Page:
The final presentation at our lunchtime pedagogy picnic on Magic Monday 4 was by our Curriculum Team Leader for Performing Arts, Laura Jackson. Here, Laura explains how she has been developing some of the Fast Feedback ideas I shared at our first Magic Monday, as well as some new ones she’s discovered since. Over to Laura……….
Colour coding is used widely in schools – even our student planners have red, amber and green pages for them to show understanding or communicate messages to staff. It is an excellent way to give visual indications and clear action points immediately.
What is RAG?
RAG just stands for Red, Amber and Green.
How can it help me?
There are many ways you can incorporate RAG into your daily schedule to save you time, without compromising on quality.
I have used colour coding in several different ways in all of my lessons to try to see which ideas work best and how.
My BTEC Music students have been using colours to show how far through the task they are and also their level of understanding of each task:
- Red was still unsure
- Amber was a good understanding
- Green was confident enough to explain the concept to someone else
The benefits have been:
- Easy and clear to understand
- Student and teacher friendly
- Minimal cost
Dots, boxes and stars
I developed the use of dots from Dan’s “Fast Feedback” blog post from the first Magic Monday. I have been developing student led critique in my classrooms and I thought this may save me even taking the books home to formally mark.
The majority of my “marking” is listening work: Performances and composition work are critiqued as part of the development process and performed when complete. Dots can be used as indicators for students when they are doing a task, without talking or interrupting the flow or their concentration. By giving the work a quick visual check I can quickly judge a student’s understanding and give feedback. It also allows me to correct misconceptions or obvious errors before a task is completed, giving my students a chance to improve instantly.
I have used larger box shapes for my BTEC/ KS4 classes so they can write inside the boxes. It has been successful with units where facts and roles need to be learnt, allowing students to write about areas of strength and security, as well as weaknesses or areas to be developed.
I have also used gold stars to highlight examples of excellence – work to display and show others to aid the critique process by getting students to discuss what great work looks like.
I discovered Kev Lister’s #rag123 on Twitter and instantly saw how I could develop my current system into a more formal marking process. I contacted him and he sent me his marking guide, which I adapted slightly to fit my own needs. Kev writes “R2/ G2” but as I already had the dot stickers I thought I could pre-populate them and just stick them on the work.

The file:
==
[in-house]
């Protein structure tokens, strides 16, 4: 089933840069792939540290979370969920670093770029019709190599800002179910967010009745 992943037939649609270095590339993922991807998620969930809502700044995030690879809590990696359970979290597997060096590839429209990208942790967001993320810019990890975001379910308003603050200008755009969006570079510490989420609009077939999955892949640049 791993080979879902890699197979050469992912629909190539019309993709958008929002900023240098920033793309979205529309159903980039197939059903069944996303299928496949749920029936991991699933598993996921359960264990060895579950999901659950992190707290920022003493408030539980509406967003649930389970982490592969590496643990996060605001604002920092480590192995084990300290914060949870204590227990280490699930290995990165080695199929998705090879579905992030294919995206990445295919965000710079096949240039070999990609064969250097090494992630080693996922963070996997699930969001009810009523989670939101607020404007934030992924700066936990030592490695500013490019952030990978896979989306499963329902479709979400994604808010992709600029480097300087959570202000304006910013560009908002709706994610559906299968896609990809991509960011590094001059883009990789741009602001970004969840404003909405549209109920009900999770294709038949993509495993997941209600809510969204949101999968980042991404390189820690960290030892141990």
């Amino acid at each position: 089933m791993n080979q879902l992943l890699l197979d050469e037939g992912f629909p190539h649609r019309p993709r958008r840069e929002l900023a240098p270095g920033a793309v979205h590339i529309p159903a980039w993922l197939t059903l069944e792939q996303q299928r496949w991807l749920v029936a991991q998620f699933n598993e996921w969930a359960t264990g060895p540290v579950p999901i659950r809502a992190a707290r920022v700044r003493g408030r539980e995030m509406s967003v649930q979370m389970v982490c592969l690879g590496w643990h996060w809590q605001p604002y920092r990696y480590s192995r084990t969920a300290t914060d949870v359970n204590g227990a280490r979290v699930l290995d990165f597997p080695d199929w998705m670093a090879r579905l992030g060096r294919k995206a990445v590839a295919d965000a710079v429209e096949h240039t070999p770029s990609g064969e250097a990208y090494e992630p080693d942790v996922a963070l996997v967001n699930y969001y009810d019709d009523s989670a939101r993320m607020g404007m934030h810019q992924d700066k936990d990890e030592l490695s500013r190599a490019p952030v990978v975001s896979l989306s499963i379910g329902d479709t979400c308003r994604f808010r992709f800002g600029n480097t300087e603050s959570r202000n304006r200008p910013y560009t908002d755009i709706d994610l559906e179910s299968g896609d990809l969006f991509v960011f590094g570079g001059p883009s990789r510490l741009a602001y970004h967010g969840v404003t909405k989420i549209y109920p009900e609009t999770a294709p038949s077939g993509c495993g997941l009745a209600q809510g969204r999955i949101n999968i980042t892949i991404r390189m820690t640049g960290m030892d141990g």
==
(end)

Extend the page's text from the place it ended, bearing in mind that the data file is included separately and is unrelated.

The process is simple:
- Decide on criteria – classroom/ subject/ department
- Perform a quick visual check
- Grade using RAG123 criteria
- Students then respond/ critique / improve
I also liked the fact that students had the opportunity to rate themselves which provided quick self assessment opportunities which didn’t have to be formalised.
- Marking smarter doesn’t result in a lower quality response
I found that the level of response from students was better than the feedback tickets I had been using previously. It also put the work back in the hands of the student as when I used the code, they had to think about why they had been given that code. More often than not they actually knew, especially if we did class critique. If they didn’t know then it gave them the opportunity to peer critique their partner or neighbour’s book and again, it meant that it was giving the students the power to manage their own learning. It also meant I could then spend time working with students who were “code red” and may need extra support in that particular task.
- Marking smarter means I have more time to develop other ideas
It is a fast system – you can do a quick visual check and correct spellings if necessary – very quickly without compromising on the quality of the marking.
- Marking smarter can improve student motivation and quality of work
After 2/3 weeks, students were much more motivated in tasks to complete work with higher quality answers first time as they did not want red on their books. This is something I hadn’t anticipated at all and meant a rise in the quality of all work.
- Marking smarter can improve the quality of peer and self assessment
The students were brutally honest in peer and self evaluations and I found this refreshing as they were not just rating themselves “green 1” just because it was good.
It is definitely something I will be continuing to develop in my lessons and with my groups, and hopefully implement throughout the whole department.